If they do not, then what will the future hold for many of these structures?                             

                   

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September Motor Tour

Hazel Harradence

Not a very auspicious start to the day when I woke to find the whole of the clay country covered in thick mist. However, everyone eventually found his or her way to Nanpean and the Church of St George the Martyr. As the parish church was more than three miles away at St Dennis, the Rev AR Taylor built the mission church for the local people. The Hon GM Fortescue of Boconnoc gave the land and a considerable sum of money and the arcades and piers from the old church of St Dennis had been left in a field and these were used to build the arcade separating the nave from the aisle in the new church in 1878.

  Nanpean -  Church of St George the Martyr

The bell turret was originally built over the arcade, but when an organ was later installed the bell was moved. All the interior furnishings were designed by Trevail, and remain today, cared for by a small congregation. They have very few records about the history of the church; it was probably not considered necessary for a mission church.  The walls of the nave and apsidal chancel were built of granite rubble with cut granite lintels and sills. The cemetery is now the responsibility of the parish council and has won several awards for the way it is looked after. The churchyard also contains the War Memorial to the village men and is in the form of a Celtic cross, very similar to the Trevail memorial in Luxulyan.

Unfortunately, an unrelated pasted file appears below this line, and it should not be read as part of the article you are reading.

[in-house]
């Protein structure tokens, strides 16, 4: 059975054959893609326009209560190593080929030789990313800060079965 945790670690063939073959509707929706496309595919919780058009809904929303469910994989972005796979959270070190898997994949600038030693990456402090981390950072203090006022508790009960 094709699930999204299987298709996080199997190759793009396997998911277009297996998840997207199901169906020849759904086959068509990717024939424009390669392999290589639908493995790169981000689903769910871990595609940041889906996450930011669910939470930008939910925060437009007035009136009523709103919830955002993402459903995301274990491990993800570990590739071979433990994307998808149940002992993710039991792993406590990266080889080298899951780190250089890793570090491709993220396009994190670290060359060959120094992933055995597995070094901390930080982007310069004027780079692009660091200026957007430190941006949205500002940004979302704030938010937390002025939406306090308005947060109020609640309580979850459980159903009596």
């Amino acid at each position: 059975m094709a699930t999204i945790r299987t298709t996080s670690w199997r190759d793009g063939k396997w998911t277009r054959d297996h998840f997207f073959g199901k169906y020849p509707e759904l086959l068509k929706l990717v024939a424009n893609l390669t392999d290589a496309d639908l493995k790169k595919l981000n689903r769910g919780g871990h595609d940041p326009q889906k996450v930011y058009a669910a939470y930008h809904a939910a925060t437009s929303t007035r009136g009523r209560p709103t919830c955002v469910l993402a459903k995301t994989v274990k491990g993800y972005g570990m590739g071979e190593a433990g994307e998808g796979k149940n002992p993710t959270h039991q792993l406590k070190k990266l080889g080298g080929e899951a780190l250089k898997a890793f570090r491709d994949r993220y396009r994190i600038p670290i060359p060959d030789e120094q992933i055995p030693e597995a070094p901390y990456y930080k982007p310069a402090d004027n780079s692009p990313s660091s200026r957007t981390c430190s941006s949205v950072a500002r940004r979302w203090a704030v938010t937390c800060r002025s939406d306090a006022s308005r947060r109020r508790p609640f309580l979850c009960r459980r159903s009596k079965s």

Leaving Nanpean in the mist we moved on to the Churchtown school of St Stephens. Several extensions have been made over the years to the old National School and it was a little difficult to decide which were Trevail’s 1877 classrooms. Fortunately an elderly resident of the village walked through the playground, and she was able to tell us that the right hand portion was the older building. This too has been extended, but slightly differing rooflines enabled us to pick out the various sections. The windows, hood moulds and sills as well as the walling have been well matched to the original, giving a wide building with many interesting features. A new school was built in 1984 and the old buildings are now used for offices and light industry.